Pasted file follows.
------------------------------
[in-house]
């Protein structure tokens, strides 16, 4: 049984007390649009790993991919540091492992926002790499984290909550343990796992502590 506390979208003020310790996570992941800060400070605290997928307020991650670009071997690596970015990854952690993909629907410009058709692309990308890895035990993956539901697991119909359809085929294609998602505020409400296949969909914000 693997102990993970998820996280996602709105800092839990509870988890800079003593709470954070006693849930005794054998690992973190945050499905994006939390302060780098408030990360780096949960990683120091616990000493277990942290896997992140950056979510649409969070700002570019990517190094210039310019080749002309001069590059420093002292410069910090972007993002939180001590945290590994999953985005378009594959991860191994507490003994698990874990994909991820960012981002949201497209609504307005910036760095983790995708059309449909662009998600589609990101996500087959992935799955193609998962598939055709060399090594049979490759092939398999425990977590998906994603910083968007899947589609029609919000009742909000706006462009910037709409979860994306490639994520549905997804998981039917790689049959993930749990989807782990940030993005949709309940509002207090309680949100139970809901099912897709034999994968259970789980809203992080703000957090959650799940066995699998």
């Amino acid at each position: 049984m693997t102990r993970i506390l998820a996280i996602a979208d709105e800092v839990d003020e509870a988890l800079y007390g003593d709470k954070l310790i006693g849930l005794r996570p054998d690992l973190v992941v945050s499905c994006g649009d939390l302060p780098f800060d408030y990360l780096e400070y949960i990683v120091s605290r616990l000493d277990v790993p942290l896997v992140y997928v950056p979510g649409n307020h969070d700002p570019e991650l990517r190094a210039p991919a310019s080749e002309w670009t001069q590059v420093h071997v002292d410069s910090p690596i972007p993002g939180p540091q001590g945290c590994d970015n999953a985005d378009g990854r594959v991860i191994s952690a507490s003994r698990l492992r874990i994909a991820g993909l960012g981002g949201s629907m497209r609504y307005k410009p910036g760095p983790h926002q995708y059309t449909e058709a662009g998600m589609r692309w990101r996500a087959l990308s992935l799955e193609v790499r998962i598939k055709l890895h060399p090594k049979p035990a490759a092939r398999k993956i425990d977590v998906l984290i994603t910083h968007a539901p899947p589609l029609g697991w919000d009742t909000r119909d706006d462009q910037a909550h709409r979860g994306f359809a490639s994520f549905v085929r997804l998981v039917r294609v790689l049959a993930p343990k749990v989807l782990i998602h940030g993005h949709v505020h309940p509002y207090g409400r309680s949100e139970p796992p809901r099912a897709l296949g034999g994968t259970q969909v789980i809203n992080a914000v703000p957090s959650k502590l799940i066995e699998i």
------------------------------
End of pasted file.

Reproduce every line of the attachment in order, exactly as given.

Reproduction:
[in-house]
């Protein structure tokens, strides 16, 4: 049984007390649009790993991919540091492992926002790499984290909550343990796992502590 506390979208003020310790996570992941800060400070605290997928307020991650670009071997690596970015990854952690993909629907410009058709692309990308890895035990993956539901697991119909359809085929294609998602505020409400296949969909914000 693997102990993970998820996280996602709105800092839990509870988890800079003593709470954070006693849930005794054998690992973190945050499905994006939390302060780098408030990360780096949960990683120091616990000493277990942290896997992140950056979510649409969070700002570019990517190094210039310019080749002309001069590059420093002292410069910090972007993002939180001590945290590994999953985005378009594959991860191994507490003994698990874990994909991820960012981002949201497209609504307005910036760095983790995708059309449909662009998600589609990101996500087959992935799955193609998962598939055709060399090594049979490759092939398999425990977590998906994603910083968007899947589609029609919000009742909000706006462009910037709409979860994306490639994520549905997804998981039917790689049959993930749990989807782990940030993005949709309940509002207090309680949100139970809901099912897709034999994968259970789980809203992080703000957090959650799940066995699998």
């Amino acid at each position: 049984m693997t102990r993970i506390l998820a996280i996602a979208d709105e800092v839990d003020e509870a988890l800079y007390g003593d709470k954070l310790i006693g849930l005794r996570p054998d690992l973190v992941v945050s499905c994006g649009d939390l302060p780098f800060d408030y990360l780096e400070y949960i990683v120091s605290r616990l000493d277990v790993p942290l896997v992140y997928v950056p979510g649409n307020h969070d700002p570019e991650l990517r190094a210039p991919a310019s080749e002309w670009t001069q590059v420093h071997v002292d410069s910090p690596i972007p993002g939180p540091q001590g945290c590994d970015n999953a985005d378009g990854r594959v991860i191994s952690a507490s003994r698990l492992r874990i994909a991820g993909l960012g981002g949201s629907m497209r609504y307005k410009p910036g760095p983790h926002q995708y059309t449909e058709a662009g998600m589609r692309w990101r996500a087959l990308s992935l799955e193609v790499r998962i598939k055709l890895h060399p090594k049979p035990a490759a092939r398999k993956i425990d977590v998906l984290i994603t910083h968007a539901p899947p589609l029609g697991w919000d009742t909000r119909d706006d462009q910037a909550h709409r979860g994306f359809a490639s994520f549905v085929r997804l998981v039917r294609v790689l049959a993930p343990k749990v989807l782990i998602h940030g993005h949709v505020h309940p509002y207090g409400r309680s949100e139970p796992p809901r099912a897709l296949g034999g994968t259970q969909v789980i809203n992080a914000v703000p957090s959650k502590l799940i066995e699998i």